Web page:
if (match.Success) {
else {
    Console.WriteLine("No match.");

With the new RegEx this is not valid which is correct: 355.168.0.1 = No Match which is correct as noted in the comments.

I welcome any tweaks to this as I'm working on a tool that is making use of the expression and am always looking for better ways of doing this.

UPDATE: I've created a .NET Fiddle project to provide a working example of this expression along with a list of IP Addresses that test various values. Feel free to tinker with it and try various values to exercise this expression and provide any input if you find a case where the expression fails. https://dotnetfiddle.net/JoBXdI

UPDATE 2: Better yet refer to this post: Another related question.

Thanks and I hope this helps!

  • This one returns false for "" – dont_trust_me Dec 27 '17 at 13:39
  • @dont_trust_me Thanks for pointing that out. It seems to work correctly in my .NET Fiddle project linked above (I added your example to the fiddle project). " Does not match. (Considered Invalid)" - How are you getting valid? – Erick Brown Apr 17 '18 at 16:37
Regex.IsMatch(input, @"^[0-9]{1,3}\.[0-9]{1,3}\.[0-9]{1,3}\.[0-9]{1,3}$")
  • 9
    Why would you answer an already answered question more than a year after it was asked with a solution that doesn't work? The question was about extracting a substring - your solution only matches an exact string, and adds absolutely nothing to previous answers. – Simon MᶜKenzie Jul 5 '12 at 3:28

Avoid using /b - it allows characters before or after the IP
For example ... was valid.

Use ^ and $ instead if you can split the input into chunks that would isolate the IP address.

     Regex regexIP = new Regex(@"^\d{1,3}\.\d{1,3}\.\d{1,3}\.\d{1,3}$");

     if (regexIP.Match(textBoxIP.Text).Success){
         String myIP = textBoxIP.Text;

Note above will not validate the digits, as pointed out 172.316.254.1 was true. This only checks correct formatting.

UPDATE: To validate FORMATTING and VALUES you could use

     Regex regexIP = new Regex(@"^([01]?[0-9]?[0-9]|2[0-4][0-9]|25[0-5])\.([01]?[0-9]?[0-9]|2[0-4][0-9]|25[0-5])\.([01]?[0-9]?[0-9]|2[0-4][0-9]|25[0-5])\.([01]?[0-9]?[0-9]|2[0-4][0-9]|25[0-5])$");

     if (regexIP.Match(textBoxIP.Text).Success){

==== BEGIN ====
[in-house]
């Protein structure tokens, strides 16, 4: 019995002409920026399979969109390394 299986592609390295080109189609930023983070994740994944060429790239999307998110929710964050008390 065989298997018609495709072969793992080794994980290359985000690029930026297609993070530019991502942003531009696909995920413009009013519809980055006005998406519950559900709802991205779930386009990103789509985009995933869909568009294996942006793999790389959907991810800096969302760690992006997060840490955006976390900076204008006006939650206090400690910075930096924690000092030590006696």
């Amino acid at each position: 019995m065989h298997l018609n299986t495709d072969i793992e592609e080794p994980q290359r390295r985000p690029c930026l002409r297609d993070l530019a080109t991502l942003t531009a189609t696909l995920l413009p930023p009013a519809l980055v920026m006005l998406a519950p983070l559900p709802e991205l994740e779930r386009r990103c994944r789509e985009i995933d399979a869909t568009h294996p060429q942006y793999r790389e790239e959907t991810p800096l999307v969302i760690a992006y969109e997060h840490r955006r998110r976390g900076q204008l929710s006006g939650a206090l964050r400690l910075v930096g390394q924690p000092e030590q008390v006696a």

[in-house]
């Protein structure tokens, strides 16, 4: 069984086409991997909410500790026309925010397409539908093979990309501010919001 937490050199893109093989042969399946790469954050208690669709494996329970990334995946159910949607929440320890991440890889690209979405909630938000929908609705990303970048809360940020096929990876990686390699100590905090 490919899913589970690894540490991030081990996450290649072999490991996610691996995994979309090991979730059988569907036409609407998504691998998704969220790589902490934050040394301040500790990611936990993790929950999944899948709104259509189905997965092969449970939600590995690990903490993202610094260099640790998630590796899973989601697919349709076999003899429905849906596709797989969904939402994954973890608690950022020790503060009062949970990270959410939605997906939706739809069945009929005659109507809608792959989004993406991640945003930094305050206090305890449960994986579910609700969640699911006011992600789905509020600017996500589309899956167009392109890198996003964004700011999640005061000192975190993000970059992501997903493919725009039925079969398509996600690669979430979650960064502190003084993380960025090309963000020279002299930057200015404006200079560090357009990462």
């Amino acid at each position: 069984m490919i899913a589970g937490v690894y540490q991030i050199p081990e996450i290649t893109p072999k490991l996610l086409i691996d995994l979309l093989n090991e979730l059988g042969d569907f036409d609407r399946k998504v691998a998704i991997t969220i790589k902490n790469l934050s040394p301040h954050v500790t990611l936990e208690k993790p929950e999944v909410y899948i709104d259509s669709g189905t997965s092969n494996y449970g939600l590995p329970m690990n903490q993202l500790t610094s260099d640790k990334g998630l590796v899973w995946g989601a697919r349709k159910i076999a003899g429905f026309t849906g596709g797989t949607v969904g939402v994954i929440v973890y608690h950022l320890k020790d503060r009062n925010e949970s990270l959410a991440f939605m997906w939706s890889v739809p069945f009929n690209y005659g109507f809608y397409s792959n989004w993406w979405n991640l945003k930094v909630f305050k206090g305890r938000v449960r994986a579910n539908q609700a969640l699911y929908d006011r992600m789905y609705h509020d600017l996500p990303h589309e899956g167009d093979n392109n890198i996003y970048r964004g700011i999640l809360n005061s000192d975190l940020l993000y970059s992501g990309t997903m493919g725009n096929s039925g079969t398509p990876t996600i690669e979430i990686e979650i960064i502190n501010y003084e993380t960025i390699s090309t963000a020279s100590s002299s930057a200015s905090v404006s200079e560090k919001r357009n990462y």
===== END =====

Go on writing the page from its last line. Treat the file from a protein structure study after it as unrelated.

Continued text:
String myIP = textBoxIP.Text;

(note using ([01]?[0-9]?[0-9]|2[0-4][0-9]|25[0-5]) for each numeric value)
Credit: https://stackoverflow.com/a/10682785/4480932


I think you need to get rid of the [ - is that a stray character or what?



Regex(@"\A\d{1,3}.\d{1,3}.\d{1,3}.\d{1,3}\z") try with this

  • This does not work correctly, see my link to the .NET fiddle above, I've added this expression to the list of tests. – Erick Brown Oct 12 '17 at 12:18

I took this pattern from UrlAttribute.cs. at DataAnnotations namespace. As you may see, I took just a piece of the original pattern from source.

Regex.IsMatch(input, @"^(\d|[1-9]\d|1\d\d|2[0-4]\d|25[0-5])\.(\d|[1-
  • Please explain it, so that it provides value to those who would actually search for this question. To those who understand your code without explanation, the solution would already be obvious. – jpaugh Aug 10 '17 at 17:51
  • This works correctly per testing by using my .NET Fiddle project. Not 100% certain what the big differences are between this and my expression. – Erick Brown Oct 12 '17 at 12:23

Check this. It should work perfectly

  • Sorry, this does not work. Check my .NET Fiddle project linked in my answer - I added this expression to the list. You can comment out mine, un-comment yours and notice it doesn't work as expected. – Erick Brown Oct 12 '17 at 12:26

In Python:

>>> ip_regex = r'^{0}\.{0}\.{0}\.{0}$'.format(r'(25[0-5]|(?:2[0-4]|1\d|[1-9])?\d)')
>>> match(ip_regex, '')
<re.Match object; span=(0, 11), match=''>
>>> _.groups()
('10', '11', '12', '13')
  • OP asks for a c# solution, not Python. – Toto Jan 20 '20 at 9:04

Another variant, depending on how you want to treat padding (e.g. a.b.c.00 is considered invalid format):